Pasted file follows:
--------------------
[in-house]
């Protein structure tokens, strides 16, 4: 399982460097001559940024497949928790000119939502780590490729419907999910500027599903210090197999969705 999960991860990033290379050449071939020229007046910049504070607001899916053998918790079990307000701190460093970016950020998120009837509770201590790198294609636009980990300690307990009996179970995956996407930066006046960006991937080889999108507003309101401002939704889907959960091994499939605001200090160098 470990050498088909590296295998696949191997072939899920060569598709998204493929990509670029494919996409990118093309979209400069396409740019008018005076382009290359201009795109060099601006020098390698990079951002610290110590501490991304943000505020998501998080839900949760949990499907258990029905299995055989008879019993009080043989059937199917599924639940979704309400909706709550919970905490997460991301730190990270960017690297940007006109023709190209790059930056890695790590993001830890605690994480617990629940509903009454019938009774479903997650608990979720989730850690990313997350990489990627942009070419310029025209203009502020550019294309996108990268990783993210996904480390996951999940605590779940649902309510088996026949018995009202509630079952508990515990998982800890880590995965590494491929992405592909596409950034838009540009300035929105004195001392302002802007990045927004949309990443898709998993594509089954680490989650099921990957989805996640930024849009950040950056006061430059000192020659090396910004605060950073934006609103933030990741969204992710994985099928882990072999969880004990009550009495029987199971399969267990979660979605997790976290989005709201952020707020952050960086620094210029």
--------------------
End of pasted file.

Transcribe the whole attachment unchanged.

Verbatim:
[in-house]
């Protein structure tokens, strides 16, 4: 399982460097001559940024497949928790000119939502780590490729419907999910500027599903210090197999969705 999960991860990033290379050449071939020229007046910049504070607001899916053998918790079990307000701190460093970016950020998120009837509770201590790198294609636009980990300690307990009996179970995956996407930066006046960006991937080889999108507003309101401002939704889907959960091994499939605001200090160098 470990050498088909590296295998696949191997072939899920060569598709998204493929990509670029494919996409990118093309979209400069396409740019008018005076382009290359201009795109060099601006020098390698990079951002610290110590501490991304943000505020998501998080839900949760949990499907258990029905299995055989008879019993009080043989059937199917599924639940979704309400909706709550919970905490997460991301730190990270960017690297940007006109023709190209790059930056890695790590993001830890605690994480617990629940509903009454019938009774479903997650608990979720989730850690990313997350990489990627942009070419310029025209203009502020550019294309996108990268990783993210996904480390996951999940605590779940649902309510088996026949018995009202509630079952508990515990998982800890880590995965590494491929992405592909596409950034838009540009300035929105004195001392302002802007990045927004949309990443898709998993594509089954680490989650099921990957989805996640930024849009950040950056006061430059000192020659090396910004605060950073934006609103933030990741969204992710994985099928882990072999969880004990009550009495029987199971399969267990979660979605997790976290989005709201952020707020952050960086620094210029």